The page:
Sonification of scientific data in is not new (e.g., [8]). More specifically, the use of DNA sequence to generate music has a history in music composition for artistic purposes, and there is a developing literature on DNA sonification for research (e.g., [9,10,11]). However, though DNA sonification examples for public engagement exist (e.g., [10, 12, 13]), they appear rare. Based on our preliminary activities, DNA sonification has potential for successful public engagement activities. Further efforts in this area are warranted. We report a brief analysis from public engagement events we have conducted that featured sonification. We also discuss some further directions for research on integration of sonification into public engagement.

Main text


At Picademy in Glasgow on 29 November 2016, an initial sonification project was carried out. The coding sequence of the l-gulonolactone oxidase gene from mouse (Gulo; as is used in our separate workshops for school classes [14, 15]) was converted to a Sonic Pi program, using search-and-replace to convert bases A, C, G and T respectively to notes A4 or note 69 in the Musical Instrument Digital Interface (MIDI) standard, C4 (MIDI 60), G4 (MIDI 67) and G#0 (MIDI 20, chosen just because T is 20th letter in the alphabet), using the default synthesiser. A filtered bass drum was added at the start of each codon (i.e., every three bases). Subsequent events used Raspberry Pi computers running the 4273pi variant of GNU/Linux [16]. 4273pi comes with Sonic Pi installed. Sequence and script files—for example from our Additional files—can be transferred to the Pi via a Universal Serial Bus (USB) stick.

Subsequently we incorporated sonification into a series of public events as follows.

In preparation for Doors Open Day, a public drop-in event where we were based at the Ashworth Laboratories, King’s Buildings, University of Edinburgh on 23 Sept, 2017 from 10 am to 4 pm [17], further sonifications were prepared, using a Perl script we wrote to convert DNA sequence in Fasta format to a Sonic Pi program followed by manual editing of the result. For script and example Sonic Pi programs and sound files, see Additional files. The event brought in a range of people, some potential new students and parents who were interested in biology, but also families with young children and other local people. For this event, the sonification of the base T was changed from MIDI 20, which Sonic Pi can play but is difficult to hear, to MIDI 64 (E4). These additional sonifications consisted of: (1) a codon-free version of Gulo; (2) a rave version of the Gulo sonification, using the “mod_saw” synthesizer, with a drum roll starting every 4th note for musical effect; and (3) a sonification of part of an intron of the CF transmembrane conductance regulator gene (CFTR) in human, which includes a dinucleotide microsatellite (AT), to highlight the potential research benefit of sonification (using no drums). Tempos were from 60 equal-length notes per minute up to 300 notes per minute, set using a time parameter to the “play_pattern_timed” function. Additionally, a brief tutorial to Sonic Pi including DNA sonification exercises was written and printed out in laminated form, along with the Gulo coding sequence and the start of the intron sequence from CFTR, with the microsatellites highlighted. Doors Open Day 2017 at the Ashworth Laboratories was attended by at least 258 people. During the event, we engaged ~ 30 visitors in a discussion about DNA, mainly by approaching them with the question “Have you ever wondered what DNA would sound like?”. The event was evaluated by means of direct experience and diaries of H.P. and D.B.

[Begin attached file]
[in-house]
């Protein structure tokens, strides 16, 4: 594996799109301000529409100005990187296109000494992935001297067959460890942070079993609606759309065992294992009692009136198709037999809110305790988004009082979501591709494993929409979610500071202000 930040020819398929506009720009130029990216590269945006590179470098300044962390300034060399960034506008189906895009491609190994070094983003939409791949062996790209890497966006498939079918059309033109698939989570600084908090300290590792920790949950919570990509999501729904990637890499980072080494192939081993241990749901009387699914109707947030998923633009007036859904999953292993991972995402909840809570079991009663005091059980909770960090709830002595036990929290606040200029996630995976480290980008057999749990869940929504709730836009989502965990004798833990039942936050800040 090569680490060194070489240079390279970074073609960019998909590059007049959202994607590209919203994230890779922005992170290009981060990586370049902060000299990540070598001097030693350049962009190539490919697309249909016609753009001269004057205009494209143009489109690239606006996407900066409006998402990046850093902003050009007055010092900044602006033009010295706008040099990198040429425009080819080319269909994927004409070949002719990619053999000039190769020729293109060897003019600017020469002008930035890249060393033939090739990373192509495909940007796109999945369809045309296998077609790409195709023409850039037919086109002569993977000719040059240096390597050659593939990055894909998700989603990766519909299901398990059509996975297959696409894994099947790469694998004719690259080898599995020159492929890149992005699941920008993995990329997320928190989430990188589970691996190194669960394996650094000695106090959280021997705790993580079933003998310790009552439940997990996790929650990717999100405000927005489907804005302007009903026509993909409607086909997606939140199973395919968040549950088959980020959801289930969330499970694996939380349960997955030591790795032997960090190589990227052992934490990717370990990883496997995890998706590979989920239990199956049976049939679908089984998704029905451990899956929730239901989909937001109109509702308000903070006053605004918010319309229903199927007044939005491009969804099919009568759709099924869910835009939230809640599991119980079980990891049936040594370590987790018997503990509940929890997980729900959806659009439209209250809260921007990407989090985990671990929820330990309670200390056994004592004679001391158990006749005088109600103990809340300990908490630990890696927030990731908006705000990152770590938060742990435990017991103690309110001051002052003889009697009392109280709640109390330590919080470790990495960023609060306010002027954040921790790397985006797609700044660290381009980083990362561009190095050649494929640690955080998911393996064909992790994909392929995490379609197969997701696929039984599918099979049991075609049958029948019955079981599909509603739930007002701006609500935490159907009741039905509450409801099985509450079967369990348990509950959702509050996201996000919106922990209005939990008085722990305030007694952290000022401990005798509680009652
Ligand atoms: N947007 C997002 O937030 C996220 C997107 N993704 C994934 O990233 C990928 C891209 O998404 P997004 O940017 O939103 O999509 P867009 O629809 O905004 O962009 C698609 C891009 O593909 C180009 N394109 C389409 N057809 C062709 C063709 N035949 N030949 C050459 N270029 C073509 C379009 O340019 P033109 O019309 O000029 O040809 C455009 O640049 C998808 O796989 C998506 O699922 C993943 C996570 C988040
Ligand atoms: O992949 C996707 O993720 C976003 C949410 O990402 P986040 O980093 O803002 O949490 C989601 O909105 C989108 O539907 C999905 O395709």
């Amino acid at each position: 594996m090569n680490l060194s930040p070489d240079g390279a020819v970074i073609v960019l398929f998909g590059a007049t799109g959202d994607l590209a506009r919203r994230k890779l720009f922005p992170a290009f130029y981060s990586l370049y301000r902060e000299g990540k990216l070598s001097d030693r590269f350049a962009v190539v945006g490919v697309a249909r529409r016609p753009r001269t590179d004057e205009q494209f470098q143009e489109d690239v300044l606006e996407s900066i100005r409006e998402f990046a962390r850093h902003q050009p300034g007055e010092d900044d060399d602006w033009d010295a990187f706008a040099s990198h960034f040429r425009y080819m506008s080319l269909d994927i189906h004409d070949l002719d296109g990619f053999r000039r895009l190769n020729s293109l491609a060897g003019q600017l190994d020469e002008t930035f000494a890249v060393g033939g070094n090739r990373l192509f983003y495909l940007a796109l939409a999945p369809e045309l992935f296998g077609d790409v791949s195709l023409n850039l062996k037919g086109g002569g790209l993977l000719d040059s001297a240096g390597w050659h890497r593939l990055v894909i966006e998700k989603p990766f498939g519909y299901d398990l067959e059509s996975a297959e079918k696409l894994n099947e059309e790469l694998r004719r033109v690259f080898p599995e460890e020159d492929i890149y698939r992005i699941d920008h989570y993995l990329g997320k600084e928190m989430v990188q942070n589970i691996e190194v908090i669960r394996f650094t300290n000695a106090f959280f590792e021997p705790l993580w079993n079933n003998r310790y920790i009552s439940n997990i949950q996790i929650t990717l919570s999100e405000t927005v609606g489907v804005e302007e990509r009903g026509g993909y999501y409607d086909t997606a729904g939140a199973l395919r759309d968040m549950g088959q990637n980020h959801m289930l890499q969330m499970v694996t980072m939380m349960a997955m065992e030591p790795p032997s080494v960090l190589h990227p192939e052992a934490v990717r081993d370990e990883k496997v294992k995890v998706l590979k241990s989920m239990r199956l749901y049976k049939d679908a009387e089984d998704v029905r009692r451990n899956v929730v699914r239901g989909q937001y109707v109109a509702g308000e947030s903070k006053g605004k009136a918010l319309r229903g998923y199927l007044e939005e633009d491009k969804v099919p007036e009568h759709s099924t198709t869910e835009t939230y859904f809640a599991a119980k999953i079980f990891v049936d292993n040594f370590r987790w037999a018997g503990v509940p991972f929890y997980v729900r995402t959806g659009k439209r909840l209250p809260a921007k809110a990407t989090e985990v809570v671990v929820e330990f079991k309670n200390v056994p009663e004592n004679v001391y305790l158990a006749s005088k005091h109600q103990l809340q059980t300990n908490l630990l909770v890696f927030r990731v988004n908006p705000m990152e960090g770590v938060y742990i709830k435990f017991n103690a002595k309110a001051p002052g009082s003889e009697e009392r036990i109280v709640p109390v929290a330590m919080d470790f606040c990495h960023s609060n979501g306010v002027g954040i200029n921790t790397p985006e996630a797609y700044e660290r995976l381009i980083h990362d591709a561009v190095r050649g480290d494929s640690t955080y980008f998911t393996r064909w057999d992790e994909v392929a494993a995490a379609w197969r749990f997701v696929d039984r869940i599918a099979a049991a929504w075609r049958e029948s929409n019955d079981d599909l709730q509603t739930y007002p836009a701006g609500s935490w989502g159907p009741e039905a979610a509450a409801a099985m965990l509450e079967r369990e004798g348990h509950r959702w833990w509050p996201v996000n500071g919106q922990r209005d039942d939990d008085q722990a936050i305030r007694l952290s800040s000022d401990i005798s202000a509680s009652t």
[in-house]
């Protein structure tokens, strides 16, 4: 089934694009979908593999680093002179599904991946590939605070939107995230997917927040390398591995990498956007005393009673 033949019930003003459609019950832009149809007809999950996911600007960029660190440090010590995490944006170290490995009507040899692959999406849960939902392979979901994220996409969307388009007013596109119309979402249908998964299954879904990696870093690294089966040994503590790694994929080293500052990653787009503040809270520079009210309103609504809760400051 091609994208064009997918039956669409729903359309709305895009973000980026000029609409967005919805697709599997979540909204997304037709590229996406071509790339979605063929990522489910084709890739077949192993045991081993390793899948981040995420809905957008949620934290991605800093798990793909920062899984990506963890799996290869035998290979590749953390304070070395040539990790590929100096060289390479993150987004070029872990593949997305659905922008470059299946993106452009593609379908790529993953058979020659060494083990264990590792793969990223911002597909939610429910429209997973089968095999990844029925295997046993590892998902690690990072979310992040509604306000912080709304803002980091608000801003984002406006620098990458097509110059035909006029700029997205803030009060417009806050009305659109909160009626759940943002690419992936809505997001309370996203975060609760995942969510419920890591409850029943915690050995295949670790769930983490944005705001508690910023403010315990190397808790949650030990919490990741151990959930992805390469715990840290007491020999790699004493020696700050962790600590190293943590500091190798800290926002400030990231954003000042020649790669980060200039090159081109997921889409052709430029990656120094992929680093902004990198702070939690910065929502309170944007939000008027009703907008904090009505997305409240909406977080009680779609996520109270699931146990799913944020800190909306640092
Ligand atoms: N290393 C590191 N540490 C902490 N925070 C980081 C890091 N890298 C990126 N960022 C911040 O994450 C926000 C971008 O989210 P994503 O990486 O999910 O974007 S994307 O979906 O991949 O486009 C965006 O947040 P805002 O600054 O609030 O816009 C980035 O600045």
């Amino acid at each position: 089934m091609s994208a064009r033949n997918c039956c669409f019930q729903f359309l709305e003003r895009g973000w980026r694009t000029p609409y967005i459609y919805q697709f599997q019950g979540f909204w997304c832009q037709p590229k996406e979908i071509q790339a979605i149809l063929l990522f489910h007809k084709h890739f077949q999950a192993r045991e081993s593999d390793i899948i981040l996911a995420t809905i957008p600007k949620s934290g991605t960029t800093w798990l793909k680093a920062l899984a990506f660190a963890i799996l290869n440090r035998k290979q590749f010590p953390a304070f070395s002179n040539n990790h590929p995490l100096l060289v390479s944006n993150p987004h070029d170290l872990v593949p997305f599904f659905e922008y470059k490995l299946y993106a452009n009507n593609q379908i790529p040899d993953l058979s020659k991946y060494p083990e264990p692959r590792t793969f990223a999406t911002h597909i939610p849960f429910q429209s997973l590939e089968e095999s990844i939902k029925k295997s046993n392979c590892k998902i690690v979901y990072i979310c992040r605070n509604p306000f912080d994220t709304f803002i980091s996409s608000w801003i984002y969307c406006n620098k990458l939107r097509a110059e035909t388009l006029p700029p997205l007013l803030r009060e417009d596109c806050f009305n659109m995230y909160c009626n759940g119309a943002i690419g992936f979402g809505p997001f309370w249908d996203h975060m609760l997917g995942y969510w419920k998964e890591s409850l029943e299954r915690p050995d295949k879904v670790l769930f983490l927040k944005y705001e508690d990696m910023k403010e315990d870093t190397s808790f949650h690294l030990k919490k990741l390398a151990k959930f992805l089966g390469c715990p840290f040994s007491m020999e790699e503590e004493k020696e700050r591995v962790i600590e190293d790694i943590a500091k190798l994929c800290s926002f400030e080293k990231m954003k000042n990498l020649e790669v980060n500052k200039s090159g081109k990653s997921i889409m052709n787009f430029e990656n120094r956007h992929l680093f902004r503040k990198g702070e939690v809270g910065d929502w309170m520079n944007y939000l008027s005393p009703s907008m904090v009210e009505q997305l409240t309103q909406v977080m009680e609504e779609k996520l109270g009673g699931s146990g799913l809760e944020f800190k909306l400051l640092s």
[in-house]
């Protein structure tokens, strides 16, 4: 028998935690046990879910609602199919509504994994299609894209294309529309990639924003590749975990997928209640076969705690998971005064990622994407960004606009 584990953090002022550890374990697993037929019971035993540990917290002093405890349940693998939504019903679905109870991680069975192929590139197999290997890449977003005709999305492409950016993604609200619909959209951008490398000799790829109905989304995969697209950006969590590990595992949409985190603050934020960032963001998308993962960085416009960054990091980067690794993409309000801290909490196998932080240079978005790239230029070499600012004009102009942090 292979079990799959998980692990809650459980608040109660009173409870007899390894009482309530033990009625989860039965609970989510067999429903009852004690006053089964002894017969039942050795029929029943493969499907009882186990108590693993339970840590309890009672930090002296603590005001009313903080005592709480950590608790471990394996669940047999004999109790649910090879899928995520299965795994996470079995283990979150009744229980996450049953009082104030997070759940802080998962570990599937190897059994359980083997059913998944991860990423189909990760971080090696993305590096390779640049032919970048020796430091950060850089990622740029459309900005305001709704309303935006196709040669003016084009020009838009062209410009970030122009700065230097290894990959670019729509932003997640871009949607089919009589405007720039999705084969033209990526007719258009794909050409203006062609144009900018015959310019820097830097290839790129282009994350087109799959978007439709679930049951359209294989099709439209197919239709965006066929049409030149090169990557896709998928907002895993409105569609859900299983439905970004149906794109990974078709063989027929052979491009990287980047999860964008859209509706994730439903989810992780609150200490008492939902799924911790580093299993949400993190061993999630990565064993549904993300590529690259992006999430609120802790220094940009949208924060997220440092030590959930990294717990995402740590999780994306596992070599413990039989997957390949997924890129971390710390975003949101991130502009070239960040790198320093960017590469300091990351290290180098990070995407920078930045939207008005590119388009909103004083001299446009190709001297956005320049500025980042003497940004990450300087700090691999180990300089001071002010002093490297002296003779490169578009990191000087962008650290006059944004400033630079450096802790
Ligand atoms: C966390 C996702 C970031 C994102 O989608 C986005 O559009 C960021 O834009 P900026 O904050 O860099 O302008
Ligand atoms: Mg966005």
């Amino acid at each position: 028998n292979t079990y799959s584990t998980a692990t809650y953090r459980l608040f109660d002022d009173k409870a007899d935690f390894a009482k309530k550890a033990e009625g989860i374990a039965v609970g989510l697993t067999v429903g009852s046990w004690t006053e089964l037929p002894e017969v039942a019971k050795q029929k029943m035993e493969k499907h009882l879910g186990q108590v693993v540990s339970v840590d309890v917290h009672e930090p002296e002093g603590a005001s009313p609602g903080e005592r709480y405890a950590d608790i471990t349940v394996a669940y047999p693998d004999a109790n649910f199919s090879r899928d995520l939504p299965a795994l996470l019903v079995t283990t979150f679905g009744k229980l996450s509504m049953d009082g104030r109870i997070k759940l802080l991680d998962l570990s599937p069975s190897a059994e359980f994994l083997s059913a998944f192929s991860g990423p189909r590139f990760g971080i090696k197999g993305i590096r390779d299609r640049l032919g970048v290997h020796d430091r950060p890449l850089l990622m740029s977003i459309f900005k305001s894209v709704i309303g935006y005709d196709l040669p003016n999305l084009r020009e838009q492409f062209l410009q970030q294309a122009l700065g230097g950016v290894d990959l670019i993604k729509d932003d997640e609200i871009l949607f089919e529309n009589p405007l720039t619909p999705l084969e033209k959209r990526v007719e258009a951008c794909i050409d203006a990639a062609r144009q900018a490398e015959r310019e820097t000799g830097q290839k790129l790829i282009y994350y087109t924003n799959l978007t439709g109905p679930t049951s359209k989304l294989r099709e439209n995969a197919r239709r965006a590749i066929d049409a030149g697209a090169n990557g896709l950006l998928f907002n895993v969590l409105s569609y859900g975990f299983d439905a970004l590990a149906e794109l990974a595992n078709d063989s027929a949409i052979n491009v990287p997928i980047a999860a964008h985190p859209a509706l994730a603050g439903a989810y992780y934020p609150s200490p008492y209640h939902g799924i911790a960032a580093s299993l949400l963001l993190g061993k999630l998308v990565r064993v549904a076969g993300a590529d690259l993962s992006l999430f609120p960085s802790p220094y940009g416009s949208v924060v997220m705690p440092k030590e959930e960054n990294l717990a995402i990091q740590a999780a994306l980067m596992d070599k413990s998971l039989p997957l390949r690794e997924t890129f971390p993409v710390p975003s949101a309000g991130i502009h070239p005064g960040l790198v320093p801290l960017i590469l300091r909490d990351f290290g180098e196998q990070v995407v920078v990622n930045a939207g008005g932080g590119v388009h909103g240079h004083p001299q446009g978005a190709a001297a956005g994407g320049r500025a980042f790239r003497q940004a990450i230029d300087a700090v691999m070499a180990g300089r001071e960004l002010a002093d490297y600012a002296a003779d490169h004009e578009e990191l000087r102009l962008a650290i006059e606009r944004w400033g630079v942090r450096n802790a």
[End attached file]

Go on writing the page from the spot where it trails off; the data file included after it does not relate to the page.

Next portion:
As part of Ada Lovelace Day, in a free but ticketed public event at the James Clerk Maxwell Building, King’s Buildings, University of Edinburgh on 10 October 2017 [18], we gave an introductory presentation for ~ 50 participants, and offered three workshops later in the day, which were attended by a total of 13 people. The workshops lasted approximately 30–40 min each and consisted of a short DNA investigation using BLAST [19] with the Gulo gene (as in [15]), followed by a guided exploration of prepared DNA sonifications, and the opportunity to go through the same printed sonification tutorial. The event was evaluated by means of a short questionnaire and diaries of H.P. and D.B.

Results and discussion

Our preliminary study indicates that DNA sonification is highly suitable for public engagement activities, both for short drop-in events and for more focused workshops.